In which things are concealed.
Padi has finally had an opportunity to do the thing she was too-ready to do at the beginning of the novel, and found that she doesn’t like it.
As I follow Tolly’s reasoning, the problem is that there’s no certainty about what Admiral Bunter will do once the core mandate is removed. The Admiral says, now, that he trusts Tolly, and he might even mean it, now – but once Tolly has restored his freedom, he’ll be faced with the immediate situation of another person in a position to do him over the way Inki did, or worse, which is a definite problem. And, as Tolly says, the Admiral’s toolset for dealing with definite problems has historically tended toward immediate lethality as the best and only solution.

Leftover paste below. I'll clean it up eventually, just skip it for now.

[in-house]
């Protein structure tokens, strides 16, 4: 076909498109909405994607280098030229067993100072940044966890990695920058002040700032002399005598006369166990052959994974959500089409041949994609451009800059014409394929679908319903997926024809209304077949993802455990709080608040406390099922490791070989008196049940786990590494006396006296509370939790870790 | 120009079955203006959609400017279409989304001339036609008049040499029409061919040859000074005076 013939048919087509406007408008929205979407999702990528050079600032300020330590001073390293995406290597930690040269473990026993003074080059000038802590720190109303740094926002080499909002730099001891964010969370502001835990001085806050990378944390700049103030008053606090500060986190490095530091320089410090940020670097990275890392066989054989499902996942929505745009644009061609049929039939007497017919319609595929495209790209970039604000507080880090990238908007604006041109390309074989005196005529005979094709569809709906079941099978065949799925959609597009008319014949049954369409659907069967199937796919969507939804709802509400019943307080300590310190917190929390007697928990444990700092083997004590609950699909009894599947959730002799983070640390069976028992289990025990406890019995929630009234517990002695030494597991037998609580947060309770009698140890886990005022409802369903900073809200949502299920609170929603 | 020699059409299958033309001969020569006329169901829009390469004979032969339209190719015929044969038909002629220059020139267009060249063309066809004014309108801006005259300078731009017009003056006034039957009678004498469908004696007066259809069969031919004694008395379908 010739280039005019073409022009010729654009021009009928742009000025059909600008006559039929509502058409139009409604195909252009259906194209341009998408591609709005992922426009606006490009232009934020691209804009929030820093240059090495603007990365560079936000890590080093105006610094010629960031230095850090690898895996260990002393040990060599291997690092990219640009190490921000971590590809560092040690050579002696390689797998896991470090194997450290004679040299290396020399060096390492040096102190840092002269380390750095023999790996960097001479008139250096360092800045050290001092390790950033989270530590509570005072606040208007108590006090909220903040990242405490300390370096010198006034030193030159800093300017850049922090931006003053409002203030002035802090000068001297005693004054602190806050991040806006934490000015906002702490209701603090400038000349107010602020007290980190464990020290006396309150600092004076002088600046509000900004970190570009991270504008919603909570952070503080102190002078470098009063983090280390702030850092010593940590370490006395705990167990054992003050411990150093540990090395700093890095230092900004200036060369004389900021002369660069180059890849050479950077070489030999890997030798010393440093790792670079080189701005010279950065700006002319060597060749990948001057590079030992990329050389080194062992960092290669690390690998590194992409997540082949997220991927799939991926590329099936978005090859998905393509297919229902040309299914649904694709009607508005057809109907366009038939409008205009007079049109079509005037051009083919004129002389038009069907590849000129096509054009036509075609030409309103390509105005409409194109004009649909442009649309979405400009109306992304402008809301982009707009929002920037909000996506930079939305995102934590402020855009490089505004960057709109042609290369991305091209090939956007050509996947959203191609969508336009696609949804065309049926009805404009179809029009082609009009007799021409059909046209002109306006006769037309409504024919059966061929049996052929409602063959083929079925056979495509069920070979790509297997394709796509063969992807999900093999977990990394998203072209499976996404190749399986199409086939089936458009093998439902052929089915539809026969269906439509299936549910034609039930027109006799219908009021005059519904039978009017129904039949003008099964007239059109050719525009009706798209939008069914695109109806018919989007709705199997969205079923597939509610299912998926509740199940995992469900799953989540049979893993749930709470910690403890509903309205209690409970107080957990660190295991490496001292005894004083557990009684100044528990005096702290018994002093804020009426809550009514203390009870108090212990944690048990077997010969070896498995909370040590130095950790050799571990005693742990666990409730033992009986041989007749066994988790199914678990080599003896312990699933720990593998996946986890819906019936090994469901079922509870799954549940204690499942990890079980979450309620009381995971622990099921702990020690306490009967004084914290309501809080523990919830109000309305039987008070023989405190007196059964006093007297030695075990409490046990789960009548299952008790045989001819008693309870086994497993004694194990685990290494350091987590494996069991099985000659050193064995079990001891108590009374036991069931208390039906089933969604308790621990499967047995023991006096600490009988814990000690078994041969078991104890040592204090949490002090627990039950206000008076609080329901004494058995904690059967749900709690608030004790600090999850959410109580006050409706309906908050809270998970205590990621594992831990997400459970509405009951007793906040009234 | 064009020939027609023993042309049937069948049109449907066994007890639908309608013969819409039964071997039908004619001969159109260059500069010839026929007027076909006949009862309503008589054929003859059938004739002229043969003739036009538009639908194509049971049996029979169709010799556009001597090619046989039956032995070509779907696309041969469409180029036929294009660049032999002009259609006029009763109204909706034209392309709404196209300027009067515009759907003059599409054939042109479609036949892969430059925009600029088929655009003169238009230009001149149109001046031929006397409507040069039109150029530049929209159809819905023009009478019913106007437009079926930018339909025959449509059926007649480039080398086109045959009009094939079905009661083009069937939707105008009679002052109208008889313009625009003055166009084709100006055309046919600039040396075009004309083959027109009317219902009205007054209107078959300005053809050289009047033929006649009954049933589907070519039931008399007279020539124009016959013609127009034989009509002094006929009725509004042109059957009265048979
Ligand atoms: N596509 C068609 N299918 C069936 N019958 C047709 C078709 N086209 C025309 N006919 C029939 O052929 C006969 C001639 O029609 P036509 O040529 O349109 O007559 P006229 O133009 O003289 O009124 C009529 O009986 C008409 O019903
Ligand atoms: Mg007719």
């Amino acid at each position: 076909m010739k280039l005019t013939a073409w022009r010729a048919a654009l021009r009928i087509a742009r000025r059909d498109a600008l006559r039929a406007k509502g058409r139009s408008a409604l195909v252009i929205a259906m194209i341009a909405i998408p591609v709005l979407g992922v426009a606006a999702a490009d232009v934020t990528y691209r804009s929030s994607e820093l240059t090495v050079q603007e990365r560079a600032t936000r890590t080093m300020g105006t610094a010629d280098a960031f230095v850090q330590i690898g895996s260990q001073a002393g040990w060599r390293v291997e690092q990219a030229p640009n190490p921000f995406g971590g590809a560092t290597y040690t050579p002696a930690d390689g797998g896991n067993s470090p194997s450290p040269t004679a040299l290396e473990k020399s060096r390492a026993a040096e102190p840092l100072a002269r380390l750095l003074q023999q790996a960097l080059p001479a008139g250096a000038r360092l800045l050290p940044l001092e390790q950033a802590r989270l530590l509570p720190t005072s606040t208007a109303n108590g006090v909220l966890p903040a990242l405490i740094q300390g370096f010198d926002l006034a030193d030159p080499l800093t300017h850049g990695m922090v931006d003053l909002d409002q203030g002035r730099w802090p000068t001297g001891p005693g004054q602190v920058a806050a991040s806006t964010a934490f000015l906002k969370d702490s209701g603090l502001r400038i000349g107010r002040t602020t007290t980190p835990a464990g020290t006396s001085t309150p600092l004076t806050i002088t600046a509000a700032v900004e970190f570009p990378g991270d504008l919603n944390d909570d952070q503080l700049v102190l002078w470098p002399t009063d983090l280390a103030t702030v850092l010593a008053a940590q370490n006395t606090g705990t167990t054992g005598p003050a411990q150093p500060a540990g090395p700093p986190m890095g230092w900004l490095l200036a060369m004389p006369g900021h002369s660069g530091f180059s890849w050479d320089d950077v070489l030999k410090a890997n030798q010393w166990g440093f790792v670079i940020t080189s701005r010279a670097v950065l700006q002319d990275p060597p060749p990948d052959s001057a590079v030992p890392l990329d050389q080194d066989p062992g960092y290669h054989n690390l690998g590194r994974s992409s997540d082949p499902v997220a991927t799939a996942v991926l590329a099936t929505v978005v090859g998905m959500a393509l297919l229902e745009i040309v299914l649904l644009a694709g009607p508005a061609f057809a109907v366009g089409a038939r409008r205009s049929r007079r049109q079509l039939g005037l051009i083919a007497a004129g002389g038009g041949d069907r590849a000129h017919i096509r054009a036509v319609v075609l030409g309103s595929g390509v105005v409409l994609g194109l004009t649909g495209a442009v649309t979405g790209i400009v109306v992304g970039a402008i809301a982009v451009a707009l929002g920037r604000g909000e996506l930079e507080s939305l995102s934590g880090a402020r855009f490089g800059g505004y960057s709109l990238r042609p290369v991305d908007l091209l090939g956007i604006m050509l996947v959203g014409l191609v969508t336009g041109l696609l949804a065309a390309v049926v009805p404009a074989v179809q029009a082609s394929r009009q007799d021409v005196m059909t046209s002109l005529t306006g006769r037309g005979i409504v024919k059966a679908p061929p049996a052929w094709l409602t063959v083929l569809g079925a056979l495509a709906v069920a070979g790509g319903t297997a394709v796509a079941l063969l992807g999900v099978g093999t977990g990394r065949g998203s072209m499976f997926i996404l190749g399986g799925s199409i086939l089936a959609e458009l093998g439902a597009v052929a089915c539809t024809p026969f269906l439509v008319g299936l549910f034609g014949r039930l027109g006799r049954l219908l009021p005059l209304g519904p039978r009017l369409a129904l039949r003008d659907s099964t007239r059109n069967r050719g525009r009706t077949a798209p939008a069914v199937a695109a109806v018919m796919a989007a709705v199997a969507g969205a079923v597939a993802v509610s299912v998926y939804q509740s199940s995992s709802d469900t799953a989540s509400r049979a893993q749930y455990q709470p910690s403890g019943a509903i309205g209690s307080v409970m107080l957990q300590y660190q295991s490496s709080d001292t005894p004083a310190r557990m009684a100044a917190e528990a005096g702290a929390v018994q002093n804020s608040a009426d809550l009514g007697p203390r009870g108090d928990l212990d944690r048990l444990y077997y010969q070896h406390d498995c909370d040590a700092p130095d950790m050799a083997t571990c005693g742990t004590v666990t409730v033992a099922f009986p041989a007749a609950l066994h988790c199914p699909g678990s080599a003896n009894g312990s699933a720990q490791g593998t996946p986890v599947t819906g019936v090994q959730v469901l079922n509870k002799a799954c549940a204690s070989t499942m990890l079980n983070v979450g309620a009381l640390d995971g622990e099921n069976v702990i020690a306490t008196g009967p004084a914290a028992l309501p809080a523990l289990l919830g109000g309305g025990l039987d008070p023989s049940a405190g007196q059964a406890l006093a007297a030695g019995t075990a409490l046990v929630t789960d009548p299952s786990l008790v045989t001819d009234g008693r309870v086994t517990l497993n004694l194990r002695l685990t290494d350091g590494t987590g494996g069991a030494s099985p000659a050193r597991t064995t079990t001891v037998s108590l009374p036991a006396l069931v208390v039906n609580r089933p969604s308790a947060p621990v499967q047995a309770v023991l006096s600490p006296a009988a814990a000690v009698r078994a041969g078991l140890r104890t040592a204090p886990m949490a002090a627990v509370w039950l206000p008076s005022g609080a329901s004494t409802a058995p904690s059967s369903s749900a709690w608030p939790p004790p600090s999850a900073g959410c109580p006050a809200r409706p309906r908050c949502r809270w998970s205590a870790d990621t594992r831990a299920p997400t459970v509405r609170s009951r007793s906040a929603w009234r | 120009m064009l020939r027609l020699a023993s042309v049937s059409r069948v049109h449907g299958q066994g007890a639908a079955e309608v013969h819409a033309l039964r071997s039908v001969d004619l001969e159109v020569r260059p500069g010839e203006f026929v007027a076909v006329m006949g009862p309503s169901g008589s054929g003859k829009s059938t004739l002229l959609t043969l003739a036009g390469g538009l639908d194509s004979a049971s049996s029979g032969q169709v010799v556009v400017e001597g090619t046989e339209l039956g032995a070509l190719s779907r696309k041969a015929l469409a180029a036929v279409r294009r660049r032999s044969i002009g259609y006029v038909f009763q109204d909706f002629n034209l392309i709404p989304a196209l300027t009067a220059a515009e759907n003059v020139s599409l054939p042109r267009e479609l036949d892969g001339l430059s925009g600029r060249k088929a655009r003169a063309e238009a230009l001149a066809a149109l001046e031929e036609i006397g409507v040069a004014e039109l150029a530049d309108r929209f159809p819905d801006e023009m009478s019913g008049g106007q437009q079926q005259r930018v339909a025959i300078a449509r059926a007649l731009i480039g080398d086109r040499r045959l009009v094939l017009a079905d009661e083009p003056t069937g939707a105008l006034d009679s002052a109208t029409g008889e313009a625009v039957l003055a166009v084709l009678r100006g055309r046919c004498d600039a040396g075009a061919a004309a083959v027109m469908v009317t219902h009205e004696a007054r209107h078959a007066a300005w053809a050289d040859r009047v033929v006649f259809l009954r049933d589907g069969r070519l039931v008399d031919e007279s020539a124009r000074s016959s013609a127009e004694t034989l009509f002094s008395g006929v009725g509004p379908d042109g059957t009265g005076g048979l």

I’m a bit bemused that Tarona Rusk fell for Shan’s false compliance so easily. Partly, I suppose, it’s that she sees what she wants and expects to see; and also that what she sees of Shan is only what he wants her to see. I get the feeling that, for all she mocked him for being only a Healer, it’s his Healer training that’s giving him the advantage here.